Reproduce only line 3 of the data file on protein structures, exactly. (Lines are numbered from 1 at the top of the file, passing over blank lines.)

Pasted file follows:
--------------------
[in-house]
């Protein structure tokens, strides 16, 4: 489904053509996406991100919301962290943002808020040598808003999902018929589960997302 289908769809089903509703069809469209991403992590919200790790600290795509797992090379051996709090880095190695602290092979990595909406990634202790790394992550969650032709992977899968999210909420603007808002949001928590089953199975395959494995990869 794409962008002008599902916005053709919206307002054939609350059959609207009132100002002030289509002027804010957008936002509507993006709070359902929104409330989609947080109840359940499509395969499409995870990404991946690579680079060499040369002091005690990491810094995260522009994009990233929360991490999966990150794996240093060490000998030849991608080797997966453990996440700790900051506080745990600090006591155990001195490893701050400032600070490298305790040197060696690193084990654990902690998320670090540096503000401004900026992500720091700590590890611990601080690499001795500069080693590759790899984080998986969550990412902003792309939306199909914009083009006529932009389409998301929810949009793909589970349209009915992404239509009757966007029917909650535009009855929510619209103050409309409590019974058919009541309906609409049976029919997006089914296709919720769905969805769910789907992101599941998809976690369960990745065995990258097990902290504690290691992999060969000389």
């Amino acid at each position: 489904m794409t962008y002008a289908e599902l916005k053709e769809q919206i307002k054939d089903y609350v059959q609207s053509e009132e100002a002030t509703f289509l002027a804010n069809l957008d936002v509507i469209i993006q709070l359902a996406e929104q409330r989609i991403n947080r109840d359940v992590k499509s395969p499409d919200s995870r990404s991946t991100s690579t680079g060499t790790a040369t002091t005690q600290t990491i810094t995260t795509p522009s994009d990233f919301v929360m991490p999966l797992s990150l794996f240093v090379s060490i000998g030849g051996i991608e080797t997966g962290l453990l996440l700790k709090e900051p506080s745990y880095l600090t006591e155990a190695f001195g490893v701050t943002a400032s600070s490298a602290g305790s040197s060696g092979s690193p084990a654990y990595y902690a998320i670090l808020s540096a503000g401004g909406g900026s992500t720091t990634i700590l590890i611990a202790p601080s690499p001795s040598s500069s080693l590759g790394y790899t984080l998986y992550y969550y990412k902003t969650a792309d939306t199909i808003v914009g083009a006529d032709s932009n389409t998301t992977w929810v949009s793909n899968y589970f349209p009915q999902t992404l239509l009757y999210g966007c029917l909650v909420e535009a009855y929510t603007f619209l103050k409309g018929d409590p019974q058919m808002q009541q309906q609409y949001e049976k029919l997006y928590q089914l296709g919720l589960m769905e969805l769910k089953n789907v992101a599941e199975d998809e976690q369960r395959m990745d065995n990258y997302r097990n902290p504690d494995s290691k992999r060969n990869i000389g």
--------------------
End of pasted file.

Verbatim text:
């Amino acid at each position: 489904m794409t962008y002008a289908e599902l916005k053709e769809q919206i307002k054939d089903y609350v059959q609207s053509e009132e100002a002030t509703f289509l002027a804010n069809l957008d936002v509507i469209i993006q709070l359902a996406e929104q409330r989609i991403n947080r109840d359940v992590k499509s395969p499409d919200s995870r990404s991946t991100s690579t680079g060499t790790a040369t002091t005690q600290t990491i810094t995260t795509p522009s994009d990233f919301v929360m991490p999966l797992s990150l794996f240093v090379s060490i000998g030849g051996i991608e080797t997966g962290l453990l996440l700790k709090e900051p506080s745990y880095l600090t006591e155990a190695f001195g490893v701050t943002a400032s600070s490298a602290g305790s040197s060696g092979s690193p084990a654990y990595y902690a998320i670090l808020s540096a503000g401004g909406g900026s992500t720091t990634i700590l590890i611990a202790p601080s690499p001795s040598s500069s080693l590759g790394y790899t984080l998986y992550y969550y990412k902003t969650a792309d939306t199909i808003v914009g083009a006529d032709s932009n389409t998301t992977w929810v949009s793909n899968y589970f349209p009915q999902t992404l239509l009757y999210g966007c029917l909650v909420e535009a009855y929510t603007f619209l103050k409309g018929d409590p019974q058919m808002q009541q309906q609409y949001e049976k029919l997006y928590q089914l296709g919720l589960m769905e969805l769910k089953n789907v992101a599941e199975d998809e976690q369960r395959m990745d065995n990258y997302r097990n902290p504690d494995s290691k992999r060969n990869i000389g």